Protect rights of LGBTIQ, civic groups tell govt
Marguerite Afra Sapiie
The Jakarta Post
Hundreds of individuals and civic organizations are urging the government to protect the rights of lesbian, gay, bisexual, transgender, intersex and questioning (LGBTIQ) people amid discriminating statements made by officials against them.
Some 490 individuals and 115 nongovernmental organizations across Indonesia signed a joint statement on Wednesday in support of the LGBTIQ in the country.
The Jakarta Legal Aid Institute (LBH Jakarta), the Indonesian Legal Aid Foundation (YLBHI), LGBTQ rights organization Arus Pelangi, Transgender and Men Who Have Sex with Men Network (GWL INA) and the Indonesian LGBTIQ Forum are among the groups that participated in the event held on Wednesday.
The protection of the basic rights of LGBITQ people was important, activist Dhyta Caturani said at the event, citing a 2013 study by Arus Pelangi that said 89.3 percent of LGBTIQ people had experienced psychological, physical, sexual, economic and cultural abuse.
All discriminatory statements showed that the state had violated the human rights of its own citizens, Dhyta said, and that the statements were contrary to one of the state's main duties of protecting all citizens against discrimination of any kind.
"The officials have given the right to intolerant people to incite violent against the LGBTIQ community," Dhyta told journalists on Wednesday, adding that the statement may lead to the criminalization of and violence against the LGBTIQ.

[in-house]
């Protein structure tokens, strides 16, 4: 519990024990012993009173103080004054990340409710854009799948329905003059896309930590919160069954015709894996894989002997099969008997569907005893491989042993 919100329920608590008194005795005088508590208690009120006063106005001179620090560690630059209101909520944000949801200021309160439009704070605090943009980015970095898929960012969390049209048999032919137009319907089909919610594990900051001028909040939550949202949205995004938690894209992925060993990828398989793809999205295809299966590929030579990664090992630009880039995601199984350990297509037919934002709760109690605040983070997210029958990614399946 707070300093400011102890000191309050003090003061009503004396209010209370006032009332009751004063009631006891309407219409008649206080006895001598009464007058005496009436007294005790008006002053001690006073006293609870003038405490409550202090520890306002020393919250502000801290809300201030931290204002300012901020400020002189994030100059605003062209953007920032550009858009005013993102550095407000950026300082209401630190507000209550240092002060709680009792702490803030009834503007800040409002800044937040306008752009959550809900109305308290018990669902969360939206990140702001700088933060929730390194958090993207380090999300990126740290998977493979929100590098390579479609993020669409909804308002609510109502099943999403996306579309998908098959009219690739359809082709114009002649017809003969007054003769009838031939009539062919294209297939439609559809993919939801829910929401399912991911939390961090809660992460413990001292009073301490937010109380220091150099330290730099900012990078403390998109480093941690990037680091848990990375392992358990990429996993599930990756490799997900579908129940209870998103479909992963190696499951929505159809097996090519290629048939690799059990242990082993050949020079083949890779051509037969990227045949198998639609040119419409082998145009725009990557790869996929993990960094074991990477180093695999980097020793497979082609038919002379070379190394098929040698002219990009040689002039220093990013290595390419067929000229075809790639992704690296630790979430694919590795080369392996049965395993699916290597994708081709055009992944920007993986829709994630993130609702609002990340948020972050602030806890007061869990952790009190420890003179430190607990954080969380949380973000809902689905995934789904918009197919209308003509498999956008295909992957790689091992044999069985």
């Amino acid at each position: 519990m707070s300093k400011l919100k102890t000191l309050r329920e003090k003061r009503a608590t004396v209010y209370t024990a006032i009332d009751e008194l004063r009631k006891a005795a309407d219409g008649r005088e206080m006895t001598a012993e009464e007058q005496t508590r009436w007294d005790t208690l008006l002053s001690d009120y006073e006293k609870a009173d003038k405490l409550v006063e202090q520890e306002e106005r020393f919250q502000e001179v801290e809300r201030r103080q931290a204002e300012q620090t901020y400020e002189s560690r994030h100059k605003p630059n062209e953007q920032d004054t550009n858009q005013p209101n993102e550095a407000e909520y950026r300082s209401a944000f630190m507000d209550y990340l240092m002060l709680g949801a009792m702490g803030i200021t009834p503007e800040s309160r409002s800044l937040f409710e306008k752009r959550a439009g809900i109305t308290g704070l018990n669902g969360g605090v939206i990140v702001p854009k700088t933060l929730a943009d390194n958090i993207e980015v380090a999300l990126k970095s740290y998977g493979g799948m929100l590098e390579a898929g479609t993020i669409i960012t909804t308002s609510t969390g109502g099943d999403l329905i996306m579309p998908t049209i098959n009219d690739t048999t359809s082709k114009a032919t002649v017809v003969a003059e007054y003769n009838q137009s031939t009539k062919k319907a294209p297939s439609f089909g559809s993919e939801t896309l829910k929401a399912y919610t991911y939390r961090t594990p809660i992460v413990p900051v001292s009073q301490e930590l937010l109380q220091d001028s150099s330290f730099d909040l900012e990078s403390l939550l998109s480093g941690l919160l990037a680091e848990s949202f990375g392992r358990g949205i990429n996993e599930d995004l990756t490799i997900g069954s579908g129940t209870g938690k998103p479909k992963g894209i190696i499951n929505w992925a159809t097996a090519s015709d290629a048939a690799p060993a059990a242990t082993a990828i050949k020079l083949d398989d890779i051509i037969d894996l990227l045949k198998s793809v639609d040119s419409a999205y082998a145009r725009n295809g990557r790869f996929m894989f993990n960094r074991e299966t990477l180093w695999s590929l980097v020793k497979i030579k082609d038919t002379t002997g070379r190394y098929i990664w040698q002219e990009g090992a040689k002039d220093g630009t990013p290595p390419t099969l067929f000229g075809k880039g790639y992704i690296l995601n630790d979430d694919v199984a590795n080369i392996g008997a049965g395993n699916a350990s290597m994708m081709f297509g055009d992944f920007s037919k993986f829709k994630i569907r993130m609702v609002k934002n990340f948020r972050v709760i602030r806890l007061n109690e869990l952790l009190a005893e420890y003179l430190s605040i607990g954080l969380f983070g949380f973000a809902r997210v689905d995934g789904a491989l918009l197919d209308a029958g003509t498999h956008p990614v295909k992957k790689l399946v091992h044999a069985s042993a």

Similarly, National Commission on Violence Against Women (Komnas Perempuan) commissioner Magdalena Sitorus also said in 2014 the commission received 37 reports of physical and sexual abuse against LGBTIQ women.
"The government should be fair and not make statements that may ignite violence and discrimination," Magdalena said.
Research and Higher Education Minister Muhammad Nasir said on Sunday that the LGBITQ community should be barred from university campuses as they "corrupt the morals of the nation". Nasir's statement was followed by a public outcry urging him to take it back for fear that it would trigger attacks against the LGBTIQ people.
Other officials then jumped on the bandwagon, such as Cultural and Education Minister Anies Baswedan, Bandung Mayor Ridwan Kamil, lawmaker from the United Development Party (PPP) Reni Marlinawati and People's Consultative Assembly (MPR) Speaker Zulkifli Hasan, who all made similar statements. (rin)(+)
- Grassroots war on rabies
- Good nutrition entails safe drinking water
- Award-winning comedy series ‘Silicon Valley’ returns for season 3
- Rationality, deficit in democracy
- Jokowi meets with German President, discusses death penalty
- Repair harm done to Jakarta Bay, fishermen demand
- Indonesia to learn vocational education from Germany: Minister
- 1965 victims: We don’t want communism, just reconciliation
- Cold rice balls, no flush toilets at quake-hit Japan shelter
- NU calls on govt. to reveal truth behind 1965 tragedy